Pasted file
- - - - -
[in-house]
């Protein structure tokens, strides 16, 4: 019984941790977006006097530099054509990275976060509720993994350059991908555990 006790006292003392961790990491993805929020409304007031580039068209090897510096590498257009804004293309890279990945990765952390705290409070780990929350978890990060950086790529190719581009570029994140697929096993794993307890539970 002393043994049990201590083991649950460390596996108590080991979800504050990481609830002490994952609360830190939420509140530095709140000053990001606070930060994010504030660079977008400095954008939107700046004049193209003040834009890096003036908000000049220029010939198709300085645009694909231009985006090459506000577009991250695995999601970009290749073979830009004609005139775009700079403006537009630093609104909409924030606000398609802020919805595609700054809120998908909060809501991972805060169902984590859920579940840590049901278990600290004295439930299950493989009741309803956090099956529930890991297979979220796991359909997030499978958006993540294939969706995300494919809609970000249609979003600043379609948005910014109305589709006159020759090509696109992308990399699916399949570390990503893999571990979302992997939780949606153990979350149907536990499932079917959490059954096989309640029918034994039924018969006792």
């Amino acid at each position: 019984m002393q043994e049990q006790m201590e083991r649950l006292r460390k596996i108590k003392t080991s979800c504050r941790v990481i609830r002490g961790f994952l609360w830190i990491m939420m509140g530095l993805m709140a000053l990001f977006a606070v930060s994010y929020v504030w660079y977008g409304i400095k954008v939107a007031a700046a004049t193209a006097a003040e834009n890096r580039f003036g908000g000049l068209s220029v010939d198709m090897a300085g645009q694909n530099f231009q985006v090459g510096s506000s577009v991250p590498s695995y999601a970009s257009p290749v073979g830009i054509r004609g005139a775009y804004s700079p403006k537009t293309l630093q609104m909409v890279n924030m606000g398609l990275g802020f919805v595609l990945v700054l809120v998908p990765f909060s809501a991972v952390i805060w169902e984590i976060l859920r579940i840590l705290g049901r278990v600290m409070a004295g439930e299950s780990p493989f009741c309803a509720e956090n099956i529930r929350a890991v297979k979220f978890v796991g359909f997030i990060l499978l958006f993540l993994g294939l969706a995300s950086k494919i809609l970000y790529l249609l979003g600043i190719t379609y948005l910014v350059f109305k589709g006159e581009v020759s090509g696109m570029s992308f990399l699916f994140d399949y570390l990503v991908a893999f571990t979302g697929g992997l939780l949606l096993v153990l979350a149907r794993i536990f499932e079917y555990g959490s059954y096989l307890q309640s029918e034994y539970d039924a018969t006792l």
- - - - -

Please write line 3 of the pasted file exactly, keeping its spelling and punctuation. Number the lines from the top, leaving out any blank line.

């Amino acid at each position: 019984m002393q043994e049990q006790m201590e083991r649950l006292r460390k596996i108590k003392t080991s979800c504050r941790v990481i609830r002490g961790f994952l609360w830190i990491m939420m509140g530095l993805m709140a000053l990001f977006a606070v930060s994010y929020v504030w660079y977008g409304i400095k954008v939107a007031a700046a004049t193209a006097a003040e834009n890096r580039f003036g908000g000049l068209s220029v010939d198709m090897a300085g645009q694909n530099f231009q985006v090459g510096s506000s577009v991250p590498s695995y999601a970009s257009p290749v073979g830009i054509r004609g005139a775009y804004s700079p403006k537009t293309l630093q609104m909409v890279n924030m606000g398609l990275g802020f919805v595609l990945v700054l809120v998908p990765f909060s809501a991972v952390i805060w169902e984590i976060l859920r579940i840590l705290g049901r278990v600290m409070a004295g439930e299950s780990p493989f009741c309803a509720e956090n099956i529930r929350a890991v297979k979220f978890v796991g359909f997030i990060l499978l958006f993540l993994g294939l969706a995300s950086k494919i809609l970000y790529l249609l979003g600043i190719t379609y948005l910014v350059f109305k589709g006159e581009v020759s090509g696109m570029s992308f990399l699916f994140d399949y570390l990503v991908a893999f571990t979302g697929g992997l939780l949606l096993v153990l979350a149907r794993i536990f499932e079917y555990g959490s059954y096989l307890q309640s029918e034994y539970d039924a018969t006792l």